27. Great looking kale salad Hannah! Once I started eating kale I was hooked. I actually started craving it. I blend it in smoothies, finely chop it up and mix into enchilada fillings, soups, etc. My dog, Ace, even loves kale, he’ll eat it right out of my hand!

  28. We love kale and have eaten it for years. Never have had it raw though. We have grown our own, which is the ultimate!! Fresh kale, gently washed – twice – then the stems cut out and the rest torn into smaller bits. Add them, along with water and salt, to a large soup pot and let them cook. Doesn’t take long either. Kale is delicious done just that simply. But, if you must have something more exciting, add a few peeled potatoes and a bit of ham. This is really good.

  29. This looks and sounds delicious!! I’m guilty of the tossing a yummy veggie to its inevitable death in the crisper.. so sad. I love the addition of kelp noodles! Those are sooo tasty! I’ve never made them at home before… that might need to change!

  30. I love all the stuff you’ve added to this salad! The avocado, pine nuts, edamame and lemon sound like they’d be so good with kale.

  31. Great looking salad. I love kale and put it in everything (you can easily add fresh kale it to most dishes, just chop it fine and throw it in, soups, pastas, whatever!). I DO find serious differences in texture with organic vs. conventional kale, the organic is much softer and tastier. I only buy organic kale (for that reason and for pesticides!).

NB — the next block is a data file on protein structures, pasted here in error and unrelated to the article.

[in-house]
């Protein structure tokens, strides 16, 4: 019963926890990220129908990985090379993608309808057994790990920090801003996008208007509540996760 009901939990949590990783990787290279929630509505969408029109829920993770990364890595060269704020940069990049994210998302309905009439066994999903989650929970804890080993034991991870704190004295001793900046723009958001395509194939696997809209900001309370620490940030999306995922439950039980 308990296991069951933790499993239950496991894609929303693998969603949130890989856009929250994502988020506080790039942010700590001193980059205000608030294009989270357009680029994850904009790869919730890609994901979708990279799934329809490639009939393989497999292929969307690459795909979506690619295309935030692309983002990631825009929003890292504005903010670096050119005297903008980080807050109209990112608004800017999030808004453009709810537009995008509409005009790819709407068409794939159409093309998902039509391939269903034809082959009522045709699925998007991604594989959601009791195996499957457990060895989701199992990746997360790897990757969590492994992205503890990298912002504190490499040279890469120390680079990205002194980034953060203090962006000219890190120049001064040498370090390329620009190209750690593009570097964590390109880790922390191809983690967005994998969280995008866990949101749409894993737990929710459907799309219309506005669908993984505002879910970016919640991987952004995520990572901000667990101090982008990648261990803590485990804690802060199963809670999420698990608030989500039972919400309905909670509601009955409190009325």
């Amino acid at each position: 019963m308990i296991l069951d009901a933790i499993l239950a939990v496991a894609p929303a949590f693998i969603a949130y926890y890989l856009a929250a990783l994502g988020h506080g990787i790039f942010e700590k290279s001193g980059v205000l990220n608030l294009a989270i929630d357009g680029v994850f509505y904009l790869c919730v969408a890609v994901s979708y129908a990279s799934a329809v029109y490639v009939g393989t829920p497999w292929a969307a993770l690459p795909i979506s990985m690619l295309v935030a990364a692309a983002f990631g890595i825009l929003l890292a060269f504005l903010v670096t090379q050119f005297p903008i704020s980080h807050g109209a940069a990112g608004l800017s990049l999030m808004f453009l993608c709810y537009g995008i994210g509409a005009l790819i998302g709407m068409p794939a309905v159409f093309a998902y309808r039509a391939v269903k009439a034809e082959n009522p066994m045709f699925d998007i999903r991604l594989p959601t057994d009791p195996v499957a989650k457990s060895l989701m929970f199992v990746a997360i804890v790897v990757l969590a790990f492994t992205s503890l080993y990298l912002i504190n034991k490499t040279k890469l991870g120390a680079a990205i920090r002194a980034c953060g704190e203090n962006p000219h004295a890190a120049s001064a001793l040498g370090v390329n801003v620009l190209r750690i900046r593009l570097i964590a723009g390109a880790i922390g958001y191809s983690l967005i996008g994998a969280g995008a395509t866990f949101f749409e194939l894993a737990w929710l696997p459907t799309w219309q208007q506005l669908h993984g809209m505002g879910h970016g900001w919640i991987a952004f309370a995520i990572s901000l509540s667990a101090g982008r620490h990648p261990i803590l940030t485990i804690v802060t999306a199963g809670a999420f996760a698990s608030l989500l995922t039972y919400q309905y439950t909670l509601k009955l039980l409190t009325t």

Also, if you get stuck with very old and unusable kale, just chop it up and compost it. Please don’t throw it (or any other old veggie or fruit) in the landfill! Here’s a tumbling composter (the one I have) for city dwellers with a deck or suburban folks with a small yard or frequent animal visitors. It doesn’t smell at ALL, no animals can get in, and it makes great compost! We cut our trash SO much by using a composter. Also, used coffee grinds AND the filters can go in, along with many other things. Google for what can be composted, it’s amazing. XOXO

  32. Yay kale! I’m really not crazy about typical salads, but I could happily eat salads made with kale, chard, collards, etc as meals. I agree wholeheartedly with your kale pitfalls…although for whatever reason, when I used whole raw leaves (unsoftened!) between pieces of bread with some avocado, it somehow became way more easy to chew and palatable. It was magical. I love the Asian-y vibe to this salad, and your pictures are stunning…that blue cloth really makes everything else stand out!